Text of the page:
Monday, April 20, 2009

A Stunning "Secret"

In 1975, I read a book that truly changed my world view forever. At the time, I was struggling with trying out a vegetarian lifestyle, not for health reasons, mind you, but because of a love for animals, in fact, a love of all living creatures. I had been raised on meat and potatoes. If beef wasn't on the menu for dinner, then it must be chicken. I was not enjoying my new diet.

My then boyfriend,(now husband) Mac, was an ethical vegetarian at that time and had been, for about ten years, refusing to consume anything; "that had ever been alive." By that, he specifically meant anything that walks, swims or flies. Anything else was fair game. Plants were not considered in his theory of alive things. Good thing, too, because at five feet, ten inches tall, he weighed in at only about one hundred and thirty pounds.

One day I took a stroll uptown and was browsing through the racks at my local library when I came upon "The Secret Life Of Plants" by Peter Tompkins and Christopher Bird. My thinking about what constitutes "life" and consciousness was about to be challenged in a major way.

The premise of the book was fascinating. What if plants possess a sort of consciousness, and can perceive their environment? What if they have an actual awareness of their surroundings, and of us? At first, it seemed too far-out to even consider, but then, I read the case that the authors had put forth, including experiments in which the leaves of various plants were attached to polygraph (lie detector) machines and registered reactions to water, a lighted match, music, and even human thoughts. The effect of the book on me was that I now have to consider that plants may be just as "alive" as animals, somehow aware, possibly capable of some kind of feeling, however different from our concept of such things as those feelings might be.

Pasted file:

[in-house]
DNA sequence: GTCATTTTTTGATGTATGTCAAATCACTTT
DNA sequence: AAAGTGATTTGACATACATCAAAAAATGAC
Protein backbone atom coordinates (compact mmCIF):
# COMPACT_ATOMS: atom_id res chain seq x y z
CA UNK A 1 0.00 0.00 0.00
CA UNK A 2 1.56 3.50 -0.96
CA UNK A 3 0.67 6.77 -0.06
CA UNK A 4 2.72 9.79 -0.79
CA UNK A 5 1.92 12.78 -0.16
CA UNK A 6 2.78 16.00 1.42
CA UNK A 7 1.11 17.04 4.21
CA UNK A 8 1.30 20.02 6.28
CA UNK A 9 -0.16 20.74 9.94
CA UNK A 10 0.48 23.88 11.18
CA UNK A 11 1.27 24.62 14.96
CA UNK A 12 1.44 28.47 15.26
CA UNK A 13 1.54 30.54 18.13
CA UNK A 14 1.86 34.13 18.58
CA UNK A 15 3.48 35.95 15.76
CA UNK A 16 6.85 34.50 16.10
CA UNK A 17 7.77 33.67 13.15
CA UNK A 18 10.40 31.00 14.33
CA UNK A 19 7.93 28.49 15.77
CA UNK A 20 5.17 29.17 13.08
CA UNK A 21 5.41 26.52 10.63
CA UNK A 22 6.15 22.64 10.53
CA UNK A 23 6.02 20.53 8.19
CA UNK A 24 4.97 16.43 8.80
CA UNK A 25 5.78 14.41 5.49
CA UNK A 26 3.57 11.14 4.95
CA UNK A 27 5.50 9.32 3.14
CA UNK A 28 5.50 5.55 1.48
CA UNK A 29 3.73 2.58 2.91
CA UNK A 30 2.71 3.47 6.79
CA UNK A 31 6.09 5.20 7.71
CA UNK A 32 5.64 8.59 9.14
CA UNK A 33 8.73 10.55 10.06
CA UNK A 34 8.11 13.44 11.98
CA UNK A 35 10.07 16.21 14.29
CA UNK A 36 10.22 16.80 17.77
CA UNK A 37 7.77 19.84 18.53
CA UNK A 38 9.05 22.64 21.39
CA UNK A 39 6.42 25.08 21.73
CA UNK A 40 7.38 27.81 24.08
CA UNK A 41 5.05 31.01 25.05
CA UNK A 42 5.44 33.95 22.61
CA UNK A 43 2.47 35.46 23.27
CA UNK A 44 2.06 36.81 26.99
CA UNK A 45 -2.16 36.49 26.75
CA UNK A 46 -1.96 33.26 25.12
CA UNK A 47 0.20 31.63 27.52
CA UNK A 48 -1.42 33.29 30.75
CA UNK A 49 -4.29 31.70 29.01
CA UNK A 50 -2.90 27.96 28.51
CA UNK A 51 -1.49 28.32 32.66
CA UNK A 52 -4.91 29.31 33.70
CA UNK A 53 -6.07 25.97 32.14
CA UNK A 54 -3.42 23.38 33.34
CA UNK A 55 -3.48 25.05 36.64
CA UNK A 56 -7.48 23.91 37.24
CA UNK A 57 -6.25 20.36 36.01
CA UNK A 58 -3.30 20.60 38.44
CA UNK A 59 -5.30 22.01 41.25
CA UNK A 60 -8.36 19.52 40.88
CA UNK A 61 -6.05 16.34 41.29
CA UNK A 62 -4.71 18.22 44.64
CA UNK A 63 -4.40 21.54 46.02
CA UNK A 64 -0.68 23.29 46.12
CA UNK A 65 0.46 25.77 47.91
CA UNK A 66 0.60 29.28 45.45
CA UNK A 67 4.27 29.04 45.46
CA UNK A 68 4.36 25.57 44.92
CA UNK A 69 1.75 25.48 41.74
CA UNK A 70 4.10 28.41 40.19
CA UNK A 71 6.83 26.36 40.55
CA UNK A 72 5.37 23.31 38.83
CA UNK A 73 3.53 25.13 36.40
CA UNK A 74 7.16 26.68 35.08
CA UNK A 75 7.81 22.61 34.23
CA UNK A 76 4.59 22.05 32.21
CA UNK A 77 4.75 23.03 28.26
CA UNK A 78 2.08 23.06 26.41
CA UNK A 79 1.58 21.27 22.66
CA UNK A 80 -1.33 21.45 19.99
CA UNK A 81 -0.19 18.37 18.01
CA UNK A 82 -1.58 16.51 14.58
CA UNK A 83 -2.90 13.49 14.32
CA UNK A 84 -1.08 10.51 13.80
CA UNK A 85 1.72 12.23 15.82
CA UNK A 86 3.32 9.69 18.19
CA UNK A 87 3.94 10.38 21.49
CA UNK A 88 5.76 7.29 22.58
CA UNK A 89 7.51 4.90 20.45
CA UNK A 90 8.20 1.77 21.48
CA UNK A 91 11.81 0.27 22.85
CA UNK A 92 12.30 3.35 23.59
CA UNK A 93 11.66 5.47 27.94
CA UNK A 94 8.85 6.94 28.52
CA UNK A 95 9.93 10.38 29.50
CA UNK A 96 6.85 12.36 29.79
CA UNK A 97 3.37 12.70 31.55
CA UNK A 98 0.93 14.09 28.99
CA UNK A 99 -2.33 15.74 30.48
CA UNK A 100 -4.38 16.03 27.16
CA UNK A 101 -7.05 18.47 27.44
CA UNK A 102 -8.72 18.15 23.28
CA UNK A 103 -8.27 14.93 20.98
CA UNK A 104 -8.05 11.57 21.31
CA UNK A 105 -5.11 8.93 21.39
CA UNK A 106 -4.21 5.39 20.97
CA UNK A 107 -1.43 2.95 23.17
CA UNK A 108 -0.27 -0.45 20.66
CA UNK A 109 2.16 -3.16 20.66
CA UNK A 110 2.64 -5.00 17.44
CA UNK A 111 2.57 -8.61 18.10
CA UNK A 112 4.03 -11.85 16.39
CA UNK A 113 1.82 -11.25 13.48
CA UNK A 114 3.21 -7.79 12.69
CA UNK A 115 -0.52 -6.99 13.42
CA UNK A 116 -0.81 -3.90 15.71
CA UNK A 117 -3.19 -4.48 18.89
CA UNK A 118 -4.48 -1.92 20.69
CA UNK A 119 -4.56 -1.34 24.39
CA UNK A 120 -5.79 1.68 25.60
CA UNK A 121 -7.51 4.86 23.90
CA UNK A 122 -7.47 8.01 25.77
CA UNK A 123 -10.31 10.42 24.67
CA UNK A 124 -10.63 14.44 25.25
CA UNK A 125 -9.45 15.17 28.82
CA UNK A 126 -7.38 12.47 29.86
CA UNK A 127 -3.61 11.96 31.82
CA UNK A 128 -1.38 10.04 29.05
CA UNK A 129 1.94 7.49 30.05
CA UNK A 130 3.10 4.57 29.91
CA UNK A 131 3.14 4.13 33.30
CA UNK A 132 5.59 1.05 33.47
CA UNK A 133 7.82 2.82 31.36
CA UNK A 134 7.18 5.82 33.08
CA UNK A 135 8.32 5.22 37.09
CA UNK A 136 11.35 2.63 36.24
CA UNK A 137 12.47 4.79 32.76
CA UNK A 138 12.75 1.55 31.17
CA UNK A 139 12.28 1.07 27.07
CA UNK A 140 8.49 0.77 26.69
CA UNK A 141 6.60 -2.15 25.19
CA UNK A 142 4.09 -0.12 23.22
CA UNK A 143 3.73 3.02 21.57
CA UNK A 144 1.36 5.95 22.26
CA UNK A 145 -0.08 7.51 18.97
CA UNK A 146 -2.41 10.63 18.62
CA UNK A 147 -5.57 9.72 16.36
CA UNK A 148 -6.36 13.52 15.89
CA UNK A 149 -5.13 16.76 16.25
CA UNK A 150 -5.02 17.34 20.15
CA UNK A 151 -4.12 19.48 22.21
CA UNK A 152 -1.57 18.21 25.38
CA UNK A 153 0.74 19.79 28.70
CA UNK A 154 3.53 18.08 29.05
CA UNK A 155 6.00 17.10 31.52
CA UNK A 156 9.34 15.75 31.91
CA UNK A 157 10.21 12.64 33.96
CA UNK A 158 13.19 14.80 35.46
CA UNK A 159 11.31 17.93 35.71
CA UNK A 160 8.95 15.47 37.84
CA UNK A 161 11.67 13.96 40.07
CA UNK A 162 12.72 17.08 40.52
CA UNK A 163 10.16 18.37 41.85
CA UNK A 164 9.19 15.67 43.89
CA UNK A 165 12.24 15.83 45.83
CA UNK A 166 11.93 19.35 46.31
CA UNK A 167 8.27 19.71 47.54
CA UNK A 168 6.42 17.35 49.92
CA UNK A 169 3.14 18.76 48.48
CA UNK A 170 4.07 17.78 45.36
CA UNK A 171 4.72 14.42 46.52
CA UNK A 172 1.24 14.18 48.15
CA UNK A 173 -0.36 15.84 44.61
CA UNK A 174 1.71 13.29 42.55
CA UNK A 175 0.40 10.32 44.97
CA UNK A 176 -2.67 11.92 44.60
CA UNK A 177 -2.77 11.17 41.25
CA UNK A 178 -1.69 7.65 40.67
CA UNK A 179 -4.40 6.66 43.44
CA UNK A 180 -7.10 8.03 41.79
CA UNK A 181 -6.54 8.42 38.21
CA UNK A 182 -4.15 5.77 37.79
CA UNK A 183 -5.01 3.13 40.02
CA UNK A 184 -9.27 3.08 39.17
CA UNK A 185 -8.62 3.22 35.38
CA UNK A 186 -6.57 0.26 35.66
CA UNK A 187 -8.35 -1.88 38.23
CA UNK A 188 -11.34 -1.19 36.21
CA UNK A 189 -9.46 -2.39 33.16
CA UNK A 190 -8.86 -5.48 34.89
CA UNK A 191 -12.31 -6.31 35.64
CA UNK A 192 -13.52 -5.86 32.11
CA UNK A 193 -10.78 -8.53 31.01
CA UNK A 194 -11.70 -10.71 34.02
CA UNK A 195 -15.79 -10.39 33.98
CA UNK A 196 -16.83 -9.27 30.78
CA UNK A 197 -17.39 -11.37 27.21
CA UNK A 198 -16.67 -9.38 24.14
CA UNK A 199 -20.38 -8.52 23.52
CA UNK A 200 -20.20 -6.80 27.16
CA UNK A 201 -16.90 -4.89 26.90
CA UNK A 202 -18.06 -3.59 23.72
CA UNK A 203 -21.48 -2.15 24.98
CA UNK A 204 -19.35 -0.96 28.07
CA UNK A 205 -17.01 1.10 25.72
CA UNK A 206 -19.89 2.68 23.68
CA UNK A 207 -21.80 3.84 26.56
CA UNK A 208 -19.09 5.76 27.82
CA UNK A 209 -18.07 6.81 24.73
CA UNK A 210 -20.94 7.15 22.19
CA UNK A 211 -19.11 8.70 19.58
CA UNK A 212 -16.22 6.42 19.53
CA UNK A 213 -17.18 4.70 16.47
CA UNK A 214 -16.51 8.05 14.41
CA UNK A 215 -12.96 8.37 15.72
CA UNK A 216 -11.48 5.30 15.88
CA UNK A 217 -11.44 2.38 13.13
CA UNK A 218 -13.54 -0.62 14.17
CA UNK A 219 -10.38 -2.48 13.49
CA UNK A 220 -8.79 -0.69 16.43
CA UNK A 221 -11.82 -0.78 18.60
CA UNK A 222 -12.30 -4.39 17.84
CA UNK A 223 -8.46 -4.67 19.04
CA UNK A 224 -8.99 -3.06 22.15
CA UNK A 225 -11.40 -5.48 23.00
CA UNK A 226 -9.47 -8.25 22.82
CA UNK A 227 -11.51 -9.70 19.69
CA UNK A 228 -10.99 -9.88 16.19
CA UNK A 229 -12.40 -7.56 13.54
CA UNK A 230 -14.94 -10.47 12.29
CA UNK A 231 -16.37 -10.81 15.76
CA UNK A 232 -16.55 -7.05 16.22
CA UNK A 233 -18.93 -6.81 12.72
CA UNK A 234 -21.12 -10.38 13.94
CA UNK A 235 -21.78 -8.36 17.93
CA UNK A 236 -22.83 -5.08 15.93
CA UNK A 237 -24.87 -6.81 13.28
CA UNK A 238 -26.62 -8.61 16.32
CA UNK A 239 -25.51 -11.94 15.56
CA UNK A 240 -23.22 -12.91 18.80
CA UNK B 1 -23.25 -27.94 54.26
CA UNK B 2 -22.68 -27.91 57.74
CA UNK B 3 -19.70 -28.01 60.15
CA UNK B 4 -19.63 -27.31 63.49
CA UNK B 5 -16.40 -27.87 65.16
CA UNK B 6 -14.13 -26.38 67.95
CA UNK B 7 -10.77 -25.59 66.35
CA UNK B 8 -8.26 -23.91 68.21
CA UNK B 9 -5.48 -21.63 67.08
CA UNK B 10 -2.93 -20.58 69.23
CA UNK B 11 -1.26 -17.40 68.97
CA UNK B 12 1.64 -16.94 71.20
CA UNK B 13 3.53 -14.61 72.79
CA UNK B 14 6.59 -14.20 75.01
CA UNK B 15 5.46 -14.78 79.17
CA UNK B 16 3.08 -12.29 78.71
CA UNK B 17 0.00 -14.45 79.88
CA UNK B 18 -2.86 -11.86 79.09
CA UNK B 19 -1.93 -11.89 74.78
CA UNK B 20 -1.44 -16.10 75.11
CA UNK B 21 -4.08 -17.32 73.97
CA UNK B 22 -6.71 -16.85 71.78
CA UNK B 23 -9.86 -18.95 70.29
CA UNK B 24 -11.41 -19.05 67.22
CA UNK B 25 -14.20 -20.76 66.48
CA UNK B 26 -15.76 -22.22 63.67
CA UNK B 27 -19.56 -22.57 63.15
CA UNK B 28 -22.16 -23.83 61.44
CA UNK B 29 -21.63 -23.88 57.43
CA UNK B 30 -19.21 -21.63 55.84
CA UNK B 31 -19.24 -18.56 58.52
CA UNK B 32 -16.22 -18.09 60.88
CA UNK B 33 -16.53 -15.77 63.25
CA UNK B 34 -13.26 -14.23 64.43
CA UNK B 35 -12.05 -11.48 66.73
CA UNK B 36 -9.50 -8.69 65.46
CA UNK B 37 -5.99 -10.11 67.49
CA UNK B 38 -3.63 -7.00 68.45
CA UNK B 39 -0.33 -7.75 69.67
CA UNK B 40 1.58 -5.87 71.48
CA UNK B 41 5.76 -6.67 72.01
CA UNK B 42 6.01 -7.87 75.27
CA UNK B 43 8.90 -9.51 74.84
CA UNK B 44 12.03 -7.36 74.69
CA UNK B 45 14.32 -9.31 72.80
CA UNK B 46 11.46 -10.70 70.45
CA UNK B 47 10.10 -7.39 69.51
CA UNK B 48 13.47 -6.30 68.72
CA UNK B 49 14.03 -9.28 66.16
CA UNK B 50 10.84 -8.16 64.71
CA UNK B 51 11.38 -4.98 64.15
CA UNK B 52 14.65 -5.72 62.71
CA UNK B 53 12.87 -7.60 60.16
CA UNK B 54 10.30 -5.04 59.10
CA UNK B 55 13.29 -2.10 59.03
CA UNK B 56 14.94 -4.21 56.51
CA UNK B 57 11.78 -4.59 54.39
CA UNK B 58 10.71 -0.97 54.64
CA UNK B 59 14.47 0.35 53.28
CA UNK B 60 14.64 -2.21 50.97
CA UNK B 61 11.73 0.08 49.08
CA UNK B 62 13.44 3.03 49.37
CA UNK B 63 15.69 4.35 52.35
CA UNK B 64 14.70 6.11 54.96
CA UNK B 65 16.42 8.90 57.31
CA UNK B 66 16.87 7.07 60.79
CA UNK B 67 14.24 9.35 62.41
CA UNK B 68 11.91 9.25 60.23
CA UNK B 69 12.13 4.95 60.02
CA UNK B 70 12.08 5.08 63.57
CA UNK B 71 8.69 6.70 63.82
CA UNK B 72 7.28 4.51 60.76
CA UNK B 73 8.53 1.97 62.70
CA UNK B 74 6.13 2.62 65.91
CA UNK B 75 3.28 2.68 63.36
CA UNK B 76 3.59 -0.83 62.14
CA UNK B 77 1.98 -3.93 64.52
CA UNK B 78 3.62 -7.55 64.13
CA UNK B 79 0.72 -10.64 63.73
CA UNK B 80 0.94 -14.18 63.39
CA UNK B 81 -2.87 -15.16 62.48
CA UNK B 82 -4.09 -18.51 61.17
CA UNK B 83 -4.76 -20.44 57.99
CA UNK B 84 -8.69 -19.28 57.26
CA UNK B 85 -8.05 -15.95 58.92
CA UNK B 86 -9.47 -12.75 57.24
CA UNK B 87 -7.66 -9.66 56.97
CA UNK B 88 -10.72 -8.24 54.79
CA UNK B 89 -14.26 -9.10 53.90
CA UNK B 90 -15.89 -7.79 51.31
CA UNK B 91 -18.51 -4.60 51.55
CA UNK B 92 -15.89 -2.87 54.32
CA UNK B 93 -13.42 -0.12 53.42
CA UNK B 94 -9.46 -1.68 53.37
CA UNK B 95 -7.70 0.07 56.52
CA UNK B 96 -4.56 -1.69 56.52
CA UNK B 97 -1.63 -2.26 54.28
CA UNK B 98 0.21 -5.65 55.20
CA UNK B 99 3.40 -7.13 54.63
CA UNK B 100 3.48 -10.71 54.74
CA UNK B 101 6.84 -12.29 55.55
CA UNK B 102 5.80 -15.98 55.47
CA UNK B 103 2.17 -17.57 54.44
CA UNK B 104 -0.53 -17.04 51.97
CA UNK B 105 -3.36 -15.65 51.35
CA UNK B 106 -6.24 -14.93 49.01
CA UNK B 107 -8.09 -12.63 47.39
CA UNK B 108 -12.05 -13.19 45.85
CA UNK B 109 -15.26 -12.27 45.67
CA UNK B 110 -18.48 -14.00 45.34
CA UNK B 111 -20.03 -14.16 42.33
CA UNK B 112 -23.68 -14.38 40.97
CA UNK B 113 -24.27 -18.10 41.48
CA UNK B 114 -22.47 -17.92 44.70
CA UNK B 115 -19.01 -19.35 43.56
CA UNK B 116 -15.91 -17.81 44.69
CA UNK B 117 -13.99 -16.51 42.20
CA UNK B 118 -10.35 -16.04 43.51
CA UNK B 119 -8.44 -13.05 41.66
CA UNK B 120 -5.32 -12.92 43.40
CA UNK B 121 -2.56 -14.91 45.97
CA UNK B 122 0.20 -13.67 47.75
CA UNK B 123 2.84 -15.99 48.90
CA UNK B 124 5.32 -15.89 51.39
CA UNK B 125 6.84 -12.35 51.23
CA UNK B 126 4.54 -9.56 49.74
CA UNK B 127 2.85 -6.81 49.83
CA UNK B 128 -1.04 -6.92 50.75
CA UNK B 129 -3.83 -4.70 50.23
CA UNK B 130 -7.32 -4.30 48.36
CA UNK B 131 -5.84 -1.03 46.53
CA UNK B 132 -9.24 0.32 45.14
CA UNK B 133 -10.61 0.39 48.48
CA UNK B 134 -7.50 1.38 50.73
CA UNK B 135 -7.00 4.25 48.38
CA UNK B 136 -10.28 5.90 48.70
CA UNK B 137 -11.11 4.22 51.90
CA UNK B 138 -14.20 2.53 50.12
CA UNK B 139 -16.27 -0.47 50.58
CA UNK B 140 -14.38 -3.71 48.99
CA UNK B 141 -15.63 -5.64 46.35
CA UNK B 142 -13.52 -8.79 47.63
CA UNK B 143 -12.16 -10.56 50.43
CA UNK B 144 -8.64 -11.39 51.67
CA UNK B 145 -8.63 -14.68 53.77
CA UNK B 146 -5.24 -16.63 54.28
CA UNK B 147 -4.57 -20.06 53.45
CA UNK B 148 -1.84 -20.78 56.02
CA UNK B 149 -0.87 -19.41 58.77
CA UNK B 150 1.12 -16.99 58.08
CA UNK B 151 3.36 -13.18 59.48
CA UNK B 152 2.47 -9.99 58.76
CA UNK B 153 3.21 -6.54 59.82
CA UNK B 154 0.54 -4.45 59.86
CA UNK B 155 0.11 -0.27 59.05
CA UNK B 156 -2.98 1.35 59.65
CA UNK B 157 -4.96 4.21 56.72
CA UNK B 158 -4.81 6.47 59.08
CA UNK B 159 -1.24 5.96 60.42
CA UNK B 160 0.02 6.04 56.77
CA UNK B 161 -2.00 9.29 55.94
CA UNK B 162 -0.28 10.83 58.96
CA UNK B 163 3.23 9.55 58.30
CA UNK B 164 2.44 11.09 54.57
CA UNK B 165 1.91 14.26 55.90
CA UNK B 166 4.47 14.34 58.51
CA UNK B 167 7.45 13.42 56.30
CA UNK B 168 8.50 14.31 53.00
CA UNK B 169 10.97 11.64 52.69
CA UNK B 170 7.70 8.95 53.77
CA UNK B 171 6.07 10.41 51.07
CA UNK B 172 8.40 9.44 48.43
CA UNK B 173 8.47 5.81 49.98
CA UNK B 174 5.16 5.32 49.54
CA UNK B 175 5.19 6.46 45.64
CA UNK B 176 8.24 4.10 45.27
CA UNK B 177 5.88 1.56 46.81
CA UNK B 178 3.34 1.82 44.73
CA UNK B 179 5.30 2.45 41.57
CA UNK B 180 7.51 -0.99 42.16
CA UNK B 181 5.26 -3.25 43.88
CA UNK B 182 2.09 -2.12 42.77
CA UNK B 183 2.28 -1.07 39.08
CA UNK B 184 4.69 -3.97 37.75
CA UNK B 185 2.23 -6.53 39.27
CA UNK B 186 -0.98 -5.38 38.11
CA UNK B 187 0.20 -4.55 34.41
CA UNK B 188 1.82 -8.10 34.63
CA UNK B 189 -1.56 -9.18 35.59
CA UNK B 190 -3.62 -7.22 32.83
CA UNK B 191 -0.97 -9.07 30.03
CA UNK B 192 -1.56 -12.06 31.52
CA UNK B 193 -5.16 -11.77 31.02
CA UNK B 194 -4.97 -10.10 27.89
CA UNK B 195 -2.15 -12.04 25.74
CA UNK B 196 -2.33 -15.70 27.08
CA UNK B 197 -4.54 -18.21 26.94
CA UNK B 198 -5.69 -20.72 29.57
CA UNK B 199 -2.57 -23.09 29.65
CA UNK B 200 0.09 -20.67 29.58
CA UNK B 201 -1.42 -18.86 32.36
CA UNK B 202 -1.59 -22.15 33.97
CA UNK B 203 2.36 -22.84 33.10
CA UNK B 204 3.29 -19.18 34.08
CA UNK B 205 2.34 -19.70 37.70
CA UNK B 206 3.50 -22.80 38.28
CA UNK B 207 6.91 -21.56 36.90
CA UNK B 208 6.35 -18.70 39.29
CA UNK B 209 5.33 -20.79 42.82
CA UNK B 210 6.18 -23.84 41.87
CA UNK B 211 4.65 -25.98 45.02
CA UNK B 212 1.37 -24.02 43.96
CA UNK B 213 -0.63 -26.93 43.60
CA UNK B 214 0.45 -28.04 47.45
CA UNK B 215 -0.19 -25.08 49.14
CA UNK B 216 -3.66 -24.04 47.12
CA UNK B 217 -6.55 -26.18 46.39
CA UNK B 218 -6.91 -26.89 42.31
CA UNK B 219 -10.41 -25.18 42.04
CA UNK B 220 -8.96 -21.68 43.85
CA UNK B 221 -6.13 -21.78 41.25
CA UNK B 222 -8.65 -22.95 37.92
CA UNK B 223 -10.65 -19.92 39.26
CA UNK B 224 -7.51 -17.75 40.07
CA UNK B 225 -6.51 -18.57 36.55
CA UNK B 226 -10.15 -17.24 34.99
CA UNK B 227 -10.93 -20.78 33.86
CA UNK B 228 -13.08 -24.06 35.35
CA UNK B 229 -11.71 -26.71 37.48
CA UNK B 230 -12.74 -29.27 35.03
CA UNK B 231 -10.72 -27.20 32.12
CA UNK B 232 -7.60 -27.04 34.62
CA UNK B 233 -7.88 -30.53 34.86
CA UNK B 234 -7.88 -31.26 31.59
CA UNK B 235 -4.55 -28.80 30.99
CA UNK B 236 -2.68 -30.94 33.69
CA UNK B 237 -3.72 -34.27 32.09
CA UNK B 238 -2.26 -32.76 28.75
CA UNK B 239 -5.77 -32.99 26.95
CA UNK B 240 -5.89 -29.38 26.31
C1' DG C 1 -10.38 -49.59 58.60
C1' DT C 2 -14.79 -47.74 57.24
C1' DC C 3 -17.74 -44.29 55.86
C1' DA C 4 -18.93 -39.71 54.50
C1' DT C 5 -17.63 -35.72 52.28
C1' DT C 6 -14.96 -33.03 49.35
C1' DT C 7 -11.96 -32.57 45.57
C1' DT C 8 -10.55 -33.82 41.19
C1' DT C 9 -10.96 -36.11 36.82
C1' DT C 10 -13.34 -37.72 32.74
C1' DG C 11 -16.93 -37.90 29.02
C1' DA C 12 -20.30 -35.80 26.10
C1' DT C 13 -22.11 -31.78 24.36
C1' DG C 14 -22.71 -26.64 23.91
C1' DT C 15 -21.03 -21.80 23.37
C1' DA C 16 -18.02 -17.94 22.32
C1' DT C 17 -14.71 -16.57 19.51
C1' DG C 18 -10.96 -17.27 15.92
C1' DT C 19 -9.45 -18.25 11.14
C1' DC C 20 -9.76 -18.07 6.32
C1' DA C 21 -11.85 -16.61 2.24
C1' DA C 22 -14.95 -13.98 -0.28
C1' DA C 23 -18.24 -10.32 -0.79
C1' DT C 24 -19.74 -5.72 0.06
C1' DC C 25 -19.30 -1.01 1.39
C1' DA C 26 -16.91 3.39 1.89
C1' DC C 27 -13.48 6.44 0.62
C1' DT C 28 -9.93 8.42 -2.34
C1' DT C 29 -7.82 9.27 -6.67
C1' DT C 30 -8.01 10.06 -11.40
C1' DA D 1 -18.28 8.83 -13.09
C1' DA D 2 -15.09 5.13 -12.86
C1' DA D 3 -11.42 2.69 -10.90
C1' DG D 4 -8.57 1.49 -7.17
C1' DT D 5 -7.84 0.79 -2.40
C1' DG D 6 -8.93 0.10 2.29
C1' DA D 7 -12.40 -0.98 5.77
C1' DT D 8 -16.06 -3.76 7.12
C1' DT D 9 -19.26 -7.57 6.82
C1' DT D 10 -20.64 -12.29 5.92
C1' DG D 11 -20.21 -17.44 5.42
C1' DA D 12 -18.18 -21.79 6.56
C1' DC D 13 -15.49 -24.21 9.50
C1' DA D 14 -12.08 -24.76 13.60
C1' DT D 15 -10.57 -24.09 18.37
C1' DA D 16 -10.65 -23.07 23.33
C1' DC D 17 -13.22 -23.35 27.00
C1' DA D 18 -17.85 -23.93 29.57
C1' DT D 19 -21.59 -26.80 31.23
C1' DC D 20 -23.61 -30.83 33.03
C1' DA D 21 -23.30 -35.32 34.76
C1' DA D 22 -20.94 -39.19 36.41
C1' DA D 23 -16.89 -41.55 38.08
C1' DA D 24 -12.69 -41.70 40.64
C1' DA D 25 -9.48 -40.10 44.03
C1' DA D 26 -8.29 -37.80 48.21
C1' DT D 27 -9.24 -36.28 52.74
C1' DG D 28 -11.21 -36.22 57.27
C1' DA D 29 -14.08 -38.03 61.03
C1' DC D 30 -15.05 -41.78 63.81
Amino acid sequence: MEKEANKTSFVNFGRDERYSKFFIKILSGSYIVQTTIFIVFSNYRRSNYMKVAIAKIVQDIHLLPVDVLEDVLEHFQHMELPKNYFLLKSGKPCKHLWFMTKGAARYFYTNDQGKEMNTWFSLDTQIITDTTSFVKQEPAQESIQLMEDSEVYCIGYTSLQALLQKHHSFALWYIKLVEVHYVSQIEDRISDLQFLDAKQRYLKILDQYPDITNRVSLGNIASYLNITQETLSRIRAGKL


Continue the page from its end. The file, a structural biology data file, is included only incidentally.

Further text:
After reading the book, I gave up my vegetarian aspirations. My husband Mac started eating meat again shortly thereafter as well. If plants too were possibly sentient beings, or at least in some way conscious, how could I continue to eat them while eschewing animal flesh? How could I make the judgement that a bird or cow or fish was somehow more alive and thus, more important than a lettuce? And yet, we all have to eat something.